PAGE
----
Music Education Improves Students’ Academic Performance, But Active Participation Is Required
Teachers have long observed the effect that music education can have on students, but recent research is showing just how integral learning a musical instrument is to a child’s development. Using the most advanced brain analysis technology, Dr. Nina Kraus from Northwestern University has been able to show precisely what happens to “the brain on music.”
Music and language have a special relationship that Kraus and her team are only beginning to understand. In the study, which appears online in the open-access journal Frontiers in Psychology, the team showed that exposure to music lessons physically stimulated the brain and changed it for the better. However, simply being exposed to music education doesn’t seem to be sufficient, you have to also be actively involved.
The Harmony Project, which provides after school music education programs in underserved communities, allowed Kraus and her team to study the brains of some of their students to gain data for their study. It was important to use underprivileged students in their research because these children generally have lower language skills. This is because growing up in a disadvantaged environment has been linked to noisier settings, linguistic deprivation, and not hearing as much complex words, sentences, and concepts, Kraus explained in a press release. These factors may cause the areas of the brain related to language to become weaker.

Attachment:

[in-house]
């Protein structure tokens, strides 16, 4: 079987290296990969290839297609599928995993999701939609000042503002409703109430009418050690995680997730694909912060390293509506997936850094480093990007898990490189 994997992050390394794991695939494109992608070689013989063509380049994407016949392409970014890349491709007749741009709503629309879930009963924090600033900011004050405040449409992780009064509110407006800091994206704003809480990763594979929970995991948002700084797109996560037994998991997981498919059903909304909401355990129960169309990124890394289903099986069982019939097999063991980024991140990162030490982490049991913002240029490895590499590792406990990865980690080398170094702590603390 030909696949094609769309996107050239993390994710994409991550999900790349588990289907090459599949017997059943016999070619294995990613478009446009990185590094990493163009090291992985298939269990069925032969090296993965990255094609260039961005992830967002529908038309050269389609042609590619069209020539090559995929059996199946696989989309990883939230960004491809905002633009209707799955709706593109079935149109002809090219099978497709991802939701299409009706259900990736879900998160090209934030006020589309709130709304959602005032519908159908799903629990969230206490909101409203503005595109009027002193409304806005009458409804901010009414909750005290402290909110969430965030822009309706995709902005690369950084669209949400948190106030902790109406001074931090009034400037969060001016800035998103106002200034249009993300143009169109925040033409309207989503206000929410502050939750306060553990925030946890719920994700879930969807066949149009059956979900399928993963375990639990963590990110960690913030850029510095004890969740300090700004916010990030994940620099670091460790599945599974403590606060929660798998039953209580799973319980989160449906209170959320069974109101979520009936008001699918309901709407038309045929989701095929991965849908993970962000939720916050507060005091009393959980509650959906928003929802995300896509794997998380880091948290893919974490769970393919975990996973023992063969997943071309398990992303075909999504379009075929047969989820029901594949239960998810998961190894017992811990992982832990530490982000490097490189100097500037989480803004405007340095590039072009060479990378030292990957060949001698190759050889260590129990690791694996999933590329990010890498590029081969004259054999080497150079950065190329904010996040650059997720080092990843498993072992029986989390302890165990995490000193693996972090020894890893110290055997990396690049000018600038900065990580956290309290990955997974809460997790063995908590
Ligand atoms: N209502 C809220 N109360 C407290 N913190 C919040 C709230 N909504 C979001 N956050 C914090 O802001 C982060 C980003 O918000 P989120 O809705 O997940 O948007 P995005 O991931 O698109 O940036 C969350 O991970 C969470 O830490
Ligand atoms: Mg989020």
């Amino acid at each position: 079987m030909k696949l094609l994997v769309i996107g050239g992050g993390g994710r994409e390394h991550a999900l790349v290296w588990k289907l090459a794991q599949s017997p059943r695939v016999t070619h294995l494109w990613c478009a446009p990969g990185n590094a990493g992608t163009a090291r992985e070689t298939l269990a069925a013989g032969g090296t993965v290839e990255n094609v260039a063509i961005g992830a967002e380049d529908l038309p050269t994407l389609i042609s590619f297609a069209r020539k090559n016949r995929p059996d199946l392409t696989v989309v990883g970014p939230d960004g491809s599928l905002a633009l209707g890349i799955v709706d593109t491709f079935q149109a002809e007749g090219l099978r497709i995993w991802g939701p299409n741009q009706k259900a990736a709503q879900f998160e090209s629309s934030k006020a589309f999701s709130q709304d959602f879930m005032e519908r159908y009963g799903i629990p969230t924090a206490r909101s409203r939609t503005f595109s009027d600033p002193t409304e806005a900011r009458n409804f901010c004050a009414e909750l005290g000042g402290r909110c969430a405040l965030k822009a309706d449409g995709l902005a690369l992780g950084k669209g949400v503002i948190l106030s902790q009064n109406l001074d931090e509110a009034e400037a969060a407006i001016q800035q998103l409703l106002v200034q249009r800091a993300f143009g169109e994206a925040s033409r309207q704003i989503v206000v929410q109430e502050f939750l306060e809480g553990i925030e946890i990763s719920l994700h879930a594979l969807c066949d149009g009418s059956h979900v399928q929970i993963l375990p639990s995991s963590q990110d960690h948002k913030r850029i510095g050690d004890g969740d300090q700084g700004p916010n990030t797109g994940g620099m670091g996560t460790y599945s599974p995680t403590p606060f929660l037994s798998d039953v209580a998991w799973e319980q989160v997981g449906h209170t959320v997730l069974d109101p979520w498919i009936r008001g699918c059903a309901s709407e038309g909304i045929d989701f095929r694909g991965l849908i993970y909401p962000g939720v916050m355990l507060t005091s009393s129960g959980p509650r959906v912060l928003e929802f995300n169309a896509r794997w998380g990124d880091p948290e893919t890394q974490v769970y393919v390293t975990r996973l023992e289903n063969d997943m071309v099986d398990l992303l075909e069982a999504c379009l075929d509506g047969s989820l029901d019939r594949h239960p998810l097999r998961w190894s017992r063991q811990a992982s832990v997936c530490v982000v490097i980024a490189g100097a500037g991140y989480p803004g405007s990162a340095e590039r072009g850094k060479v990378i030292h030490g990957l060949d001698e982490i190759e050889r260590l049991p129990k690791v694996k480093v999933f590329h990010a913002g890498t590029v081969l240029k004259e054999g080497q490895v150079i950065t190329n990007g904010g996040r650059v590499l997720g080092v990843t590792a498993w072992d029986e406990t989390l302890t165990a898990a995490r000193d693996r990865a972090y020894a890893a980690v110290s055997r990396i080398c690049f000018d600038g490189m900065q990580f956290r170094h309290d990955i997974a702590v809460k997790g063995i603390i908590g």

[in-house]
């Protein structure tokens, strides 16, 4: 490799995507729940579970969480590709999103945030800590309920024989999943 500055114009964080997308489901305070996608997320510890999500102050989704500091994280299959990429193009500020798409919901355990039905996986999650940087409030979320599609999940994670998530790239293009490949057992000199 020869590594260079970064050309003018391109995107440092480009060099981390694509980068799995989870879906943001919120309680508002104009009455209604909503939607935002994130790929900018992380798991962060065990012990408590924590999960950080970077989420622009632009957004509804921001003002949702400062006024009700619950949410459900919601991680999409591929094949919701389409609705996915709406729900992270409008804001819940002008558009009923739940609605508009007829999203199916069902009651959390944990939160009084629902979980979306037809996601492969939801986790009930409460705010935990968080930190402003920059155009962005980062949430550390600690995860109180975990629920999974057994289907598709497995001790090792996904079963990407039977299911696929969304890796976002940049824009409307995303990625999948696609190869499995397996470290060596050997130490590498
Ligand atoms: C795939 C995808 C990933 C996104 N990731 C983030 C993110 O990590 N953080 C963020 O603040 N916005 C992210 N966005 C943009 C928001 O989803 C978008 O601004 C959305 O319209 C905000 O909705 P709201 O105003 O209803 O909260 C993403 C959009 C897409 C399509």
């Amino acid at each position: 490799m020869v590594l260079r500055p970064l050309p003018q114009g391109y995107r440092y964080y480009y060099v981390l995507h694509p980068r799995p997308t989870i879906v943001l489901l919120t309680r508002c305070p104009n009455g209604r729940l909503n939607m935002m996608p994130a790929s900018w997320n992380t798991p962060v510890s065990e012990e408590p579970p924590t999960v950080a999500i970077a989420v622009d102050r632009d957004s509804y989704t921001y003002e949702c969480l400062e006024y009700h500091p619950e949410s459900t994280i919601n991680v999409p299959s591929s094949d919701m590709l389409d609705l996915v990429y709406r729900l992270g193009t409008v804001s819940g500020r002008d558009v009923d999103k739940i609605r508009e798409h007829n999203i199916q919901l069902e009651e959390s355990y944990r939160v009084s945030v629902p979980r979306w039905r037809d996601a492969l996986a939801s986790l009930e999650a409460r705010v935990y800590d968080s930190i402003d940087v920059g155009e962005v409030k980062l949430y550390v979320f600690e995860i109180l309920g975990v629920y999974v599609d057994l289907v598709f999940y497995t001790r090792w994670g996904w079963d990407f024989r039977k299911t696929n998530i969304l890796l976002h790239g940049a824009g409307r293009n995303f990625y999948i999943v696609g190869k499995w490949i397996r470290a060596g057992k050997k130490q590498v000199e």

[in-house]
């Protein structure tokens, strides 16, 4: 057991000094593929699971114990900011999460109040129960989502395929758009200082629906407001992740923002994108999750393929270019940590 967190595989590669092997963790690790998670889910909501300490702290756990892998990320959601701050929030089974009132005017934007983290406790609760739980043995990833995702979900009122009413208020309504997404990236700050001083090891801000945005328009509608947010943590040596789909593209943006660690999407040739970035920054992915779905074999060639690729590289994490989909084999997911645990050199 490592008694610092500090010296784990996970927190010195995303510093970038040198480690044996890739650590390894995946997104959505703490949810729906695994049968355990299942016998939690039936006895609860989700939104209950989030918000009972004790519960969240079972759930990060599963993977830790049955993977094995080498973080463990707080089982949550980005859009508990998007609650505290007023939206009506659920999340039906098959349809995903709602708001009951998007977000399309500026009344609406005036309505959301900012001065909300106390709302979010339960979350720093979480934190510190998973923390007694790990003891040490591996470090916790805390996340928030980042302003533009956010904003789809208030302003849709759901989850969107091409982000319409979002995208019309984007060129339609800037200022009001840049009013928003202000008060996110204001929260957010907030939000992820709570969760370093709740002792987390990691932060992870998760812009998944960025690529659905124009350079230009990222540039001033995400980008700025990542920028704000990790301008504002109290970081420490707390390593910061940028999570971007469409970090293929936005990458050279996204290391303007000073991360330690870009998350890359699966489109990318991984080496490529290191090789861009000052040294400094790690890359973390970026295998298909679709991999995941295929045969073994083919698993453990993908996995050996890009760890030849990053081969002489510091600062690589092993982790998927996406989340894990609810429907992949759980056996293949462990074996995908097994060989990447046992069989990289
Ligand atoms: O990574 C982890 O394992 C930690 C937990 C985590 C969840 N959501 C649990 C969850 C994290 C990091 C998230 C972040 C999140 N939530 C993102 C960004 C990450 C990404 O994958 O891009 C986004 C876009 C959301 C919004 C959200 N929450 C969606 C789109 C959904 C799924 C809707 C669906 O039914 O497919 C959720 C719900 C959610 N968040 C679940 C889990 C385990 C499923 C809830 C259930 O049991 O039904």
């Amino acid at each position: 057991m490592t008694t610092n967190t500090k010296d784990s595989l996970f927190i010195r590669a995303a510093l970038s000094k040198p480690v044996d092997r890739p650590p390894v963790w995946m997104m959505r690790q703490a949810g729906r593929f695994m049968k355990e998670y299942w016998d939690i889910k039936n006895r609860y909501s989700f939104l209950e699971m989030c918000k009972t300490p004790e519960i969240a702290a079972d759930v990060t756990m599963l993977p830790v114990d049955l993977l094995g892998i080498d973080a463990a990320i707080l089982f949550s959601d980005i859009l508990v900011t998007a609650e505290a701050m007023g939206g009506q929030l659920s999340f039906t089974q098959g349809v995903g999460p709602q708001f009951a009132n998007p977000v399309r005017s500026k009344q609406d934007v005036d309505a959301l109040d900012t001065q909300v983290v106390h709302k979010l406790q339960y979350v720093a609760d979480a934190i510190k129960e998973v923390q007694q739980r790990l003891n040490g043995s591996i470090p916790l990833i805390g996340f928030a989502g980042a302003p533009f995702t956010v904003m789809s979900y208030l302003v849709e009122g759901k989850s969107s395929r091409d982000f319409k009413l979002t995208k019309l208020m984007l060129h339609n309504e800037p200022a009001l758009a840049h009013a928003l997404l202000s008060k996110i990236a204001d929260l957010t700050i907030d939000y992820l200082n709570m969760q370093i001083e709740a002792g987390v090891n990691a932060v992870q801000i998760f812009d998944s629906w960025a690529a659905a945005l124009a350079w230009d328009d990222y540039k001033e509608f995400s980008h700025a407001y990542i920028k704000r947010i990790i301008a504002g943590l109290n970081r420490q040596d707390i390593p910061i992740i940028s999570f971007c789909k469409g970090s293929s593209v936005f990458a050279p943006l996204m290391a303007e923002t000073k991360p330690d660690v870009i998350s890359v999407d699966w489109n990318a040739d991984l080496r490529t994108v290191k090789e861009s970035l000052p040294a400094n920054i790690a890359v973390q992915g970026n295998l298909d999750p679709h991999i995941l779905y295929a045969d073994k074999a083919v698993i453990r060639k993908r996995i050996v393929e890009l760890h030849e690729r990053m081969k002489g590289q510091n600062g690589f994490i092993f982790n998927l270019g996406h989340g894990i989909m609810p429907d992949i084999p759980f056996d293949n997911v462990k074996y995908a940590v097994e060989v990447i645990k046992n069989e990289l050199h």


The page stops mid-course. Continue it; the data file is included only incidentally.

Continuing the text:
The team looked at the neural differences of the children participating in the Harmony Project by using electrode wires with button sensors to capture the brain’s responses. Although Kraus’s past research has shown the music education caused greater gains in speech processing, and thus reading, in her current project Kraus realized the type of music education offered also influenced how great these gains would be. For example, children who learned how to play a musical instrument showed stronger language skills than children who took music appreciation courses.
“Even in a group of highly motivated students, small variations in music engagement — attendance and class participation — predicted the strength of neural processing after music training,” Kraus said.
The team witnessed how music education helped the children to better distinguish between similar speech sounds.
“Speech processing efficiency is closely linked to reading, since reading requires the ability to segment speech strings into individual sound units,” Kraus said. “A poor reader’s brain often processes speech suboptimally.”
Those involved in the Harmony Project didn’t need Kraus to tell them how much music can improve a child’s academic skills. According to the press release, although the project works in neighborhoods with an average high school dropout rate of 50 percent, around 90 percent of children who participate in the Harmony Project go on to college.
Although the results are exciting, Kraus cautions that music education “isn’t a quick fix.” Her research shows that the child must show dedication to his studies. Fortunately, according to the testimony of the project’s students, studying music is far more of a pleasure than a chore.